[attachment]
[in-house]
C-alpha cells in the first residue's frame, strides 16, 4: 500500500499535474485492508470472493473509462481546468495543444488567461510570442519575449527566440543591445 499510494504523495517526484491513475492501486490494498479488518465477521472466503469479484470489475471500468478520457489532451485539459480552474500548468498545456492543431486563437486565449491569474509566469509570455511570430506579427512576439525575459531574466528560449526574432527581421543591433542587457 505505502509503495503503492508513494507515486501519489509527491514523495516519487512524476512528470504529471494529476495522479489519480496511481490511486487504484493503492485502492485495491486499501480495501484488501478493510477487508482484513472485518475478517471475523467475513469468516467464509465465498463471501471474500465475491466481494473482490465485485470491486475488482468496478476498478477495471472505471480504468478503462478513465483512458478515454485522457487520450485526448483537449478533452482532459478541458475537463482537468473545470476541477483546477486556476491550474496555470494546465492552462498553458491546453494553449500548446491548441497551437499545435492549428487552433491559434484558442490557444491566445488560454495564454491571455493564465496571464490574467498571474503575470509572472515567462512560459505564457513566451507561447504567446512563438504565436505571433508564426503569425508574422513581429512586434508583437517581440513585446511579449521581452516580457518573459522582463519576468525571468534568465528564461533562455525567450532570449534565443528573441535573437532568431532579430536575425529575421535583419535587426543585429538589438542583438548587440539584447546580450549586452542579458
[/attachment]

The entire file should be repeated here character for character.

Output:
[in-house]
C-alpha cells in the first residue's frame, strides 16, 4: 500500500499535474485492508470472493473509462481546468495543444488567461510570442519575449527566440543591445 499510494504523495517526484491513475492501486490494498479488518465477521472466503469479484470489475471500468478520457489532451485539459480552474500548468498545456492543431486563437486565449491569474509566469509570455511570430506579427512576439525575459531574466528560449526574432527581421543591433542587457 505505502509503495503503492508513494507515486501519489509527491514523495516519487512524476512528470504529471494529476495522479489519480496511481490511486487504484493503492485502492485495491486499501480495501484488501478493510477487508482484513472485518475478517471475523467475513469468516467464509465465498463471501471474500465475491466481494473482490465485485470491486475488482468496478476498478477495471472505471480504468478503462478513465483512458478515454485522457487520450485526448483537449478533452482532459478541458475537463482537468473545470476541477483546477486556476491550474496555470494546465492552462498553458491546453494553449500548446491548441497551437499545435492549428487552433491559434484558442490557444491566445488560454495564454491571455493564465496571464490574467498571474503575470509572472515567462512560459505564457513566451507561447504567446512563438504565436505571433508564426503569425508574422513581429512586434508583437517581440513585446511579449521581452516580457518573459522582463519576468525571468534568465528564461533562455525567450532570449534565443528573441535573437532568431532579430536575425529575421535583419535587426543585429538589438542583438548587440539584447546580450549586452542579458